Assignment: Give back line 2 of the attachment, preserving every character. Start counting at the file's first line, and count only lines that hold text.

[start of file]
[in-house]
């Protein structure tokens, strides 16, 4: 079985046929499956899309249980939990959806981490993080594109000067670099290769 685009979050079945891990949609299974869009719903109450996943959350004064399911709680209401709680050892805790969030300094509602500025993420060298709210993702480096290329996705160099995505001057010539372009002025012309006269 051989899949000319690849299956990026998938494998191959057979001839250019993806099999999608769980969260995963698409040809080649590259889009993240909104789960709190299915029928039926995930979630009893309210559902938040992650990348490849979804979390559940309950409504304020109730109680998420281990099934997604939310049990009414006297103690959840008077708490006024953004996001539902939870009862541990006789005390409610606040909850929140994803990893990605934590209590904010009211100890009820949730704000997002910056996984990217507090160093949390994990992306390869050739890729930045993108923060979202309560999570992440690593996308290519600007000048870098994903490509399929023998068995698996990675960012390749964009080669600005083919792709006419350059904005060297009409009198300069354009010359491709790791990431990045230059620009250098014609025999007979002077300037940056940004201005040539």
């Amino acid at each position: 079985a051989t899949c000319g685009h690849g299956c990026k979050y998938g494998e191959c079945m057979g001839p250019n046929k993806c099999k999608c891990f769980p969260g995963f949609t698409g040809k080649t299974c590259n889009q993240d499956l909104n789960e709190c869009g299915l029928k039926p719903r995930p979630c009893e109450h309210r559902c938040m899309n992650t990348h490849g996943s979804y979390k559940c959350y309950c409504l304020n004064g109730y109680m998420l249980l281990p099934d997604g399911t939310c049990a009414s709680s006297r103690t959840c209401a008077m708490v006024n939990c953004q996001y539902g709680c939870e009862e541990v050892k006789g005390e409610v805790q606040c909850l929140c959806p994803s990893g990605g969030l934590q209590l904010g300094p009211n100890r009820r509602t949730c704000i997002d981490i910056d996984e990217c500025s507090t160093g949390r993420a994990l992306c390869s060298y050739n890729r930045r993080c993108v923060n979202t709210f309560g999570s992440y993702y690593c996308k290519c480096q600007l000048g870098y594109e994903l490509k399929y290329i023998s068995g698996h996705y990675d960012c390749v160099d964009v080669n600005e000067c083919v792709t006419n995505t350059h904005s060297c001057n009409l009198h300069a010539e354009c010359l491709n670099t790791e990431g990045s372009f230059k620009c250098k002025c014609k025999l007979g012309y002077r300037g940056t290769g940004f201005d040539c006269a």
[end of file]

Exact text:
């Protein structure tokens, strides 16, 4: 079985046929499956899309249980939990959806981490993080594109000067670099290769 685009979050079945891990949609299974869009719903109450996943959350004064399911709680209401709680050892805790969030300094509602500025993420060298709210993702480096290329996705160099995505001057010539372009002025012309006269 051989899949000319690849299956990026998938494998191959057979001839250019993806099999999608769980969260995963698409040809080649590259889009993240909104789960709190299915029928039926995930979630009893309210559902938040992650990348490849979804979390559940309950409504304020109730109680998420281990099934997604939310049990009414006297103690959840008077708490006024953004996001539902939870009862541990006789005390409610606040909850929140994803990893990605934590209590904010009211100890009820949730704000997002910056996984990217507090160093949390994990992306390869050739890729930045993108923060979202309560999570992440690593996308290519600007000048870098994903490509399929023998068995698996990675960012390749964009080669600005083919792709006419350059904005060297009409009198300069354009010359491709790791990431990045230059620009250098014609025999007979002077300037940056940004201005040539």